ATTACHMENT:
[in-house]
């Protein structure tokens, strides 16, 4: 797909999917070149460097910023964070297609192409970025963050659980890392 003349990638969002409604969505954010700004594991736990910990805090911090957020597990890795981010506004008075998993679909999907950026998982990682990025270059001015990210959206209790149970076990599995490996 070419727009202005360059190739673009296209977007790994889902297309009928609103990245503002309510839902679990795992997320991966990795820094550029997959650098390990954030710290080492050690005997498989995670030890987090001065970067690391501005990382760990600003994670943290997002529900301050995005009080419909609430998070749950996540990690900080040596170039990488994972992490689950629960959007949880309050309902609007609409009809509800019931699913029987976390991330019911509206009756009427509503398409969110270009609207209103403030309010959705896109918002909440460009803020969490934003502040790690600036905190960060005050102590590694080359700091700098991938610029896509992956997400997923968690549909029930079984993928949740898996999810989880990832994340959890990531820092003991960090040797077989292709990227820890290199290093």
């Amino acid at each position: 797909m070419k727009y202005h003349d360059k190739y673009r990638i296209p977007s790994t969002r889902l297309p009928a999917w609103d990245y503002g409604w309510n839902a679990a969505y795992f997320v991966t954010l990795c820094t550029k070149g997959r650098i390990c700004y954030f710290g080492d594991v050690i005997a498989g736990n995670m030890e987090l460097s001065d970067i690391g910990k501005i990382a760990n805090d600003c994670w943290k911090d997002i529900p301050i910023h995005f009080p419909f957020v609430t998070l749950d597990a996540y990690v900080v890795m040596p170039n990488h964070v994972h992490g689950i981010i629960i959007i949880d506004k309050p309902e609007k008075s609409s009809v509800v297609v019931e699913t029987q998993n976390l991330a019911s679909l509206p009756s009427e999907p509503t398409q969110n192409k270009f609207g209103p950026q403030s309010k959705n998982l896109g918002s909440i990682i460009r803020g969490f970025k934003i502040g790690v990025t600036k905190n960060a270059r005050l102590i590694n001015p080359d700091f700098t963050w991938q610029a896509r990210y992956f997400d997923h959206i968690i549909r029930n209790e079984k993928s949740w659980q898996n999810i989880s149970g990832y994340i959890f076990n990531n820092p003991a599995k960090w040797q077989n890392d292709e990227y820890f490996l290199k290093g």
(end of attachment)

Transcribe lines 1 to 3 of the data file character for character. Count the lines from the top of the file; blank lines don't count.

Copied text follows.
[in-house]
């Protein structure tokens, strides 16, 4: 797909999917070149460097910023964070297609192409970025963050659980890392 003349990638969002409604969505954010700004594991736990910990805090911090957020597990890795981010506004008075998993679909999907950026998982990682990025270059001015990210959206209790149970076990599995490996 070419727009202005360059190739673009296209977007790994889902297309009928609103990245503002309510839902679990795992997320991966990795820094550029997959650098390990954030710290080492050690005997498989995670030890987090001065970067690391501005990382760990600003994670943290997002529900301050995005009080419909609430998070749950996540990690900080040596170039990488994972992490689950629960959007949880309050309902609007609409009809509800019931699913029987976390991330019911509206009756009427509503398409969110270009609207209103403030309010959705896109918002909440460009803020969490934003502040790690600036905190960060005050102590590694080359700091700098991938610029896509992956997400997923968690549909029930079984993928949740898996999810989880990832994340959890990531820092003991960090040797077989292709990227820890290199290093």
């Amino acid at each position: 797909m070419k727009y202005h003349d360059k190739y673009r990638i296209p977007s790994t969002r889902l297309p009928a999917w609103d990245y503002g409604w309510n839902a679990a969505y795992f997320v991966t954010l990795c820094t550029k070149g997959r650098i390990c700004y954030f710290g080492d594991v050690i005997a498989g736990n995670m030890e987090l460097s001065d970067i690391g910990k501005i990382a760990n805090d600003c994670w943290k911090d997002i529900p301050i910023h995005f009080p419909f957020v609430t998070l749950d597990a996540y990690v900080v890795m040596p170039n990488h964070v994972h992490g689950i981010i629960i959007i949880d506004k309050p309902e609007k008075s609409s009809v509800v297609v019931e699913t029987q998993n976390l991330a019911s679909l509206p009756s009427e999907p509503t398409q969110n192409k270009f609207g209103p950026q403030s309010k959705n998982l896109g918002s909440i990682i460009r803020g969490f970025k934003i502040g790690v990025t600036k905190n960060a270059r005050l102590i590694n001015p080359d700091f700098t963050w991938q610029a896509r990210y992956f997400d997923h959206i968690i549909r029930n209790e079984k993928s949740w659980q898996n999810i989880s149970g990832y994340i959890f076990n990531n820092p003991a599995k960090w040797q077989n890392d292709e990227y820890f490996l290199k290093g």